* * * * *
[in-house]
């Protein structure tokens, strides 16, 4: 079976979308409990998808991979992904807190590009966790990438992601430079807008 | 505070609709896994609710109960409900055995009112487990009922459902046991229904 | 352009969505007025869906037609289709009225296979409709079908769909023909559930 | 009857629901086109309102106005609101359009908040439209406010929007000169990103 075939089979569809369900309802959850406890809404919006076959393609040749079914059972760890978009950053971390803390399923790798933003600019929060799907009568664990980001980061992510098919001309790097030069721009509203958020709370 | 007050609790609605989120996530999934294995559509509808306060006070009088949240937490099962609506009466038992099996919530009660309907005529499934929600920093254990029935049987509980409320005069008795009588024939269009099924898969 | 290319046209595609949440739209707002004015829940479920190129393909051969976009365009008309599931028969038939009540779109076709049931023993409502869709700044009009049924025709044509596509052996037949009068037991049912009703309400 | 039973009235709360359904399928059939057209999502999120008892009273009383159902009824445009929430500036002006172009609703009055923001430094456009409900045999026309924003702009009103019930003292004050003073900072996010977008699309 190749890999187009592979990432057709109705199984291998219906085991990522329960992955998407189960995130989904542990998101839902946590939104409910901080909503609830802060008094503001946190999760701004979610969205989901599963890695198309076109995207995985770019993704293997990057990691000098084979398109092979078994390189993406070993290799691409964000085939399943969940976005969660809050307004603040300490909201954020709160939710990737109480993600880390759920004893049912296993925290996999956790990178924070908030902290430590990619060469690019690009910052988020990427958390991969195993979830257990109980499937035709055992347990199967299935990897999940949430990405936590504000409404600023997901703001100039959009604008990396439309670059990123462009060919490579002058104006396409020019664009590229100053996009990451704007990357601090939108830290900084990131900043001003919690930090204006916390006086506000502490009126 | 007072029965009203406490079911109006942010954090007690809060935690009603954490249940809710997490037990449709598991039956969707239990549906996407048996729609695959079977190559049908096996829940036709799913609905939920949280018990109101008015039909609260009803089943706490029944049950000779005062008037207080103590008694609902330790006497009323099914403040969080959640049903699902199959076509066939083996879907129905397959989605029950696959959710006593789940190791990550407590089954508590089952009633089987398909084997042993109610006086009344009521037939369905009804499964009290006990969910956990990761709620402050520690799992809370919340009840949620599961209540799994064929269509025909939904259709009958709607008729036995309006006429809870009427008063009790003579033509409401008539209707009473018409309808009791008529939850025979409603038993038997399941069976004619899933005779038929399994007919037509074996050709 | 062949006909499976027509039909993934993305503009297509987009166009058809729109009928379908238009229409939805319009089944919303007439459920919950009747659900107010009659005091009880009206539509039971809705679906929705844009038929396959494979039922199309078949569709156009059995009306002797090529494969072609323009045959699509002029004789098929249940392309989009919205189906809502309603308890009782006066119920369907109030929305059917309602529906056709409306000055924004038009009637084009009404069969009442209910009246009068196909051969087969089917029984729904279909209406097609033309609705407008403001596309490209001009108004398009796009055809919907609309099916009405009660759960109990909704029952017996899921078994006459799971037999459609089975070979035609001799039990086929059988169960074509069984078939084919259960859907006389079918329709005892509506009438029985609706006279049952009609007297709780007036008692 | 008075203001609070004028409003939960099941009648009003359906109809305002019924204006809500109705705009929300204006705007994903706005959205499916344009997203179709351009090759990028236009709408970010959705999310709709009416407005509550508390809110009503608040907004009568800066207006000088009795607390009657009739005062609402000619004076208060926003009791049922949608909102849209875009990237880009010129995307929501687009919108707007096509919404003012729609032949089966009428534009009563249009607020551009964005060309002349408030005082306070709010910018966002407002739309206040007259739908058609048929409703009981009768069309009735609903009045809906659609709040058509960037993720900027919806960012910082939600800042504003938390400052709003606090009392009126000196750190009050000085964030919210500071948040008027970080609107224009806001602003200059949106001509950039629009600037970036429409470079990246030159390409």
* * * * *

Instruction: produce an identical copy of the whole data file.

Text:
[in-house]
């Protein structure tokens, strides 16, 4: 079976979308409990998808991979992904807190590009966790990438992601430079807008 | 505070609709896994609710109960409900055995009112487990009922459902046991229904 | 352009969505007025869906037609289709009225296979409709079908769909023909559930 | 009857629901086109309102106005609101359009908040439209406010929007000169990103 075939089979569809369900309802959850406890809404919006076959393609040749079914059972760890978009950053971390803390399923790798933003600019929060799907009568664990980001980061992510098919001309790097030069721009509203958020709370 | 007050609790609605989120996530999934294995559509509808306060006070009088949240937490099962609506009466038992099996919530009660309907005529499934929600920093254990029935049987509980409320005069008795009588024939269009099924898969 | 290319046209595609949440739209707002004015829940479920190129393909051969976009365009008309599931028969038939009540779109076709049931023993409502869709700044009009049924025709044509596509052996037949009068037991049912009703309400 | 039973009235709360359904399928059939057209999502999120008892009273009383159902009824445009929430500036002006172009609703009055923001430094456009409900045999026309924003702009009103019930003292004050003073900072996010977008699309 190749890999187009592979990432057709109705199984291998219906085991990522329960992955998407189960995130989904542990998101839902946590939104409910901080909503609830802060008094503001946190999760701004979610969205989901599963890695198309076109995207995985770019993704293997990057990691000098084979398109092979078994390189993406070993290799691409964000085939399943969940976005969660809050307004603040300490909201954020709160939710990737109480993600880390759920004893049912296993925290996999956790990178924070908030902290430590990619060469690019690009910052988020990427958390991969195993979830257990109980499937035709055992347990199967299935990897999940949430990405936590504000409404600023997901703001100039959009604008990396439309670059990123462009060919490579002058104006396409020019664009590229100053996009990451704007990357601090939108830290900084990131900043001003919690930090204006916390006086506000502490009126 | 007072029965009203406490079911109006942010954090007690809060935690009603954490249940809710997490037990449709598991039956969707239990549906996407048996729609695959079977190559049908096996829940036709799913609905939920949280018990109101008015039909609260009803089943706490029944049950000779005062008037207080103590008694609902330790006497009323099914403040969080959640049903699902199959076509066939083996879907129905397959989605029950696959959710006593789940190791990550407590089954508590089952009633089987398909084997042993109610006086009344009521037939369905009804499964009290006990969910956990990761709620402050520690799992809370919340009840949620599961209540799994064929269509025909939904259709009958709607008729036995309006006429809870009427008063009790003579033509409401008539209707009473018409309808009791008529939850025979409603038993038997399941069976004619899933005779038929399994007919037509074996050709 | 062949006909499976027509039909993934993305503009297509987009166009058809729109009928379908238009229409939805319009089944919303007439459920919950009747659900107010009659005091009880009206539509039971809705679906929705844009038929396959494979039922199309078949569709156009059995009306002797090529494969072609323009045959699509002029004789098929249940392309989009919205189906809502309603308890009782006066119920369907109030929305059917309602529906056709409306000055924004038009009637084009009404069969009442209910009246009068196909051969087969089917029984729904279909209406097609033309609705407008403001596309490209001009108004398009796009055809919907609309099916009405009660759960109990909704029952017996899921078994006459799971037999459609089975070979035609001799039990086929059988169960074509069984078939084919259960859907006389079918329709005892509506009438029985609706006279049952009609007297709780007036008692 | 008075203001609070004028409003939960099941009648009003359906109809305002019924204006809500109705705009929300204006705007994903706005959205499916344009997203179709351009090759990028236009709408970010959705999310709709009416407005509550508390809110009503608040907004009568800066207006000088009795607390009657009739005062609402000619004076208060926003009791049922949608909102849209875009990237880009010129995307929501687009919108707007096509919404003012729609032949089966009428534009009563249009607020551009964005060309002349408030005082306070709010910018966002407002739309206040007259739908058609048929409703009981009768069309009735609903009045809906659609709040058509960037993720900027919806960012910082939600800042504003938390400052709003606090009392009126000196750190009050000085964030919210500071948040008027970080609107224009806001602003200059949106001509950039629009600037970036429409470079990246030159390409």